You couldn't go for a walk that spring without these things falling on you. The read danger, however, was to the trees. They tend to cover a whole tree in their webby tents (with the trees looking much like your spider web photos), and will eventually consume all the leaves and kill the tree. Interestingly, you don't need pesticides or anything sophisticated to save the trees, just a very long stick. Simply poking a hole in the tents will allow nature to take its course: wasps think those caterpillars are quite yummy. Once a hole is poked in the tent, the wasps find it and have a rich dining experience. Ever since then, I've kind of liked wasps, though I still battle keeping them from nesting near the doors and windows of my house.
An argument is two people sharing their ignorance.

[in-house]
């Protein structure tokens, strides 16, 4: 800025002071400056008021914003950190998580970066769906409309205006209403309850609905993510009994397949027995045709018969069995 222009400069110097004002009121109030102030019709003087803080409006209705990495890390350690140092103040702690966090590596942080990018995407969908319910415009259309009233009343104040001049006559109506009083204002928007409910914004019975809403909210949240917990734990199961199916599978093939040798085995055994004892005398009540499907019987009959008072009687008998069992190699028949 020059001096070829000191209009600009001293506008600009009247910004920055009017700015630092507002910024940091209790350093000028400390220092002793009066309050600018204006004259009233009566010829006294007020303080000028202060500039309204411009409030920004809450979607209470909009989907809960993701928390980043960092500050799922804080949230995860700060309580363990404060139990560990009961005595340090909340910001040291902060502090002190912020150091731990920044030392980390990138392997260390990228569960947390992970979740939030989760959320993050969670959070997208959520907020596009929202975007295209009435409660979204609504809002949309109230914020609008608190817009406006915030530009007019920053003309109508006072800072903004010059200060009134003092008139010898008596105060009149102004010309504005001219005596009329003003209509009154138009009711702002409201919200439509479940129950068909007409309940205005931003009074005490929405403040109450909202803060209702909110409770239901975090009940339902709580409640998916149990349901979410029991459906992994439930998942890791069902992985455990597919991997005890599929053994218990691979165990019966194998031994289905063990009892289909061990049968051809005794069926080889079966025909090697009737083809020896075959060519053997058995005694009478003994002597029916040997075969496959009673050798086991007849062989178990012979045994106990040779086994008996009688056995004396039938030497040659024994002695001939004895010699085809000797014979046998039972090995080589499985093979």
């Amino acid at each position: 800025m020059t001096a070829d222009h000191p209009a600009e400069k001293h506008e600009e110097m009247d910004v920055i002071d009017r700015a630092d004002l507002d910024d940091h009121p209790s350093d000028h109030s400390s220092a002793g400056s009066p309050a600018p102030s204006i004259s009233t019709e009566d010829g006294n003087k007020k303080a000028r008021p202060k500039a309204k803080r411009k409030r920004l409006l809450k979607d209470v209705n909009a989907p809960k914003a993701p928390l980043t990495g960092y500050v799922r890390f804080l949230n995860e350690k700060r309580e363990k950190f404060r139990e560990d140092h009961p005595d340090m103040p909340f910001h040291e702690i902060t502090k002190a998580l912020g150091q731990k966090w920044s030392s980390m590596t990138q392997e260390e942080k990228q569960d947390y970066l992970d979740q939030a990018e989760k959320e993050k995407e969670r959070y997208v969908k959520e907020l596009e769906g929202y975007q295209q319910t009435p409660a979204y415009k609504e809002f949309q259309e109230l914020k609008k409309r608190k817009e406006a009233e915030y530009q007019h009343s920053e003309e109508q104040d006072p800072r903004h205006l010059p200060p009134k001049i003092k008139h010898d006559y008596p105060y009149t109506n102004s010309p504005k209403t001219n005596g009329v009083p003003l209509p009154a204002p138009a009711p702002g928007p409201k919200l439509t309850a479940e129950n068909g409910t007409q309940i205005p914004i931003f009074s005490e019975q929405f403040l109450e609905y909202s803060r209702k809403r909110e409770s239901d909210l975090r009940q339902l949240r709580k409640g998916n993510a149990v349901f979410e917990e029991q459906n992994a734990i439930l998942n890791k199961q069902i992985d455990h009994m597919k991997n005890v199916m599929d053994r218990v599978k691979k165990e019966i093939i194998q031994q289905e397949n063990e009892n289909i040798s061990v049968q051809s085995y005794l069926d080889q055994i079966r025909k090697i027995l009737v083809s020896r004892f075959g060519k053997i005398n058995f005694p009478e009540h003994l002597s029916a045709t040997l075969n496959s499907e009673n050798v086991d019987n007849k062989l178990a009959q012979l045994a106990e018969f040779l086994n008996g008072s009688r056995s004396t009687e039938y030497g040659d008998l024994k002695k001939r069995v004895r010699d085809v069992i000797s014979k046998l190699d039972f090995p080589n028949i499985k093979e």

A discussion is two people sharing their understanding, even when they disagree.
Thats so cool! I have always thought that spiders were the greatest, always had a bit of an odd fascination with them. There are so many of them, and yet they are able to hide the fact that they are there by burrowing and slipping into crevices. They are hidden in plain sight. So common yet so different from each other. And the webs, so beautiful and entricate, able to entice their prey. The spider can set up a plan, and at the end of the day can claim plausable deniability when something does not use foresight. They are the silent predators, the little bandits. Just awesome, wish I could have been in austrailia to see that.